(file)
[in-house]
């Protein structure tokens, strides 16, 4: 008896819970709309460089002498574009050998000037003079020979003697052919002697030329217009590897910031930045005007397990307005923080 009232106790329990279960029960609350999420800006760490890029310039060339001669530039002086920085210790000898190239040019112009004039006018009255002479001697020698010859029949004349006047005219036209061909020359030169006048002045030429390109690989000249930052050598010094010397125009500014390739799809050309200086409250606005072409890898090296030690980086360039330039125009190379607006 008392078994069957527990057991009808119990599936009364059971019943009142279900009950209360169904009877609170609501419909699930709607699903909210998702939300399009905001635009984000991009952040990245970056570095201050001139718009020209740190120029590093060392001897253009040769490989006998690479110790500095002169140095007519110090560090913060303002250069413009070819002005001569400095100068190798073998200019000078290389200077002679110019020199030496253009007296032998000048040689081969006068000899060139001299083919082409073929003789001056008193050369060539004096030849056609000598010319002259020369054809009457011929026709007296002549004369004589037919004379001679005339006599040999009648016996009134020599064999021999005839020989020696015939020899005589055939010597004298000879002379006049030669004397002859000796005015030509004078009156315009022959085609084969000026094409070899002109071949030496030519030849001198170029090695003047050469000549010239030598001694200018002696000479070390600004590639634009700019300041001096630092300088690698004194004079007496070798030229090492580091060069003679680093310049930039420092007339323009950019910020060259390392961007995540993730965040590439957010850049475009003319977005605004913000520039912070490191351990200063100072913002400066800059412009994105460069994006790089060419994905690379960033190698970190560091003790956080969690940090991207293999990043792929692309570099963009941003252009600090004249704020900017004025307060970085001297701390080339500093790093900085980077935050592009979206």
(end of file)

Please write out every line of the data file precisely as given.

[in-house]
């Protein structure tokens, strides 16, 4: 008896819970709309460089002498574009050998000037003079020979003697052919002697030329217009590897910031930045005007397990307005923080 009232106790329990279960029960609350999420800006760490890029310039060339001669530039002086920085210790000898190239040019112009004039006018009255002479001697020698010859029949004349006047005219036209061909020359030169006048002045030429390109690989000249930052050598010094010397125009500014390739799809050309200086409250606005072409890898090296030690980086360039330039125009190379607006 008392078994069957527990057991009808119990599936009364059971019943009142279900009950209360169904009877609170609501419909699930709607699903909210998702939300399009905001635009984000991009952040990245970056570095201050001139718009020209740190120029590093060392001897253009040769490989006998690479110790500095002169140095007519110090560090913060303002250069413009070819002005001569400095100068190798073998200019000078290389200077002679110019020199030496253009007296032998000048040689081969006068000899060139001299083919082409073929003789001056008193050369060539004096030849056609000598010319002259020369054809009457011929026709007296002549004369004589037919004379001679005339006599040999009648016996009134020599064999021999005839020989020696015939020899005589055939010597004298000879002379006049030669004397002859000796005015030509004078009156315009022959085609084969000026094409070899002109071949030496030519030849001198170029090695003047050469000549010239030598001694200018002696000479070390600004590639634009700019300041001096630092300088690698004194004079007496070798030229090492580091060069003679680093310049930039420092007339323009950019910020060259390392961007995540993730965040590439957010850049475009003319977005605004913000520039912070490191351990200063100072913002400066800059412009994105460069994006790089060419994905690379960033190698970190560091003790956080969690940090991207293999990043792929692309570099963009941003252009600090004249704020900017004025307060970085001297701390080339500093790093900085980077935050592009979206």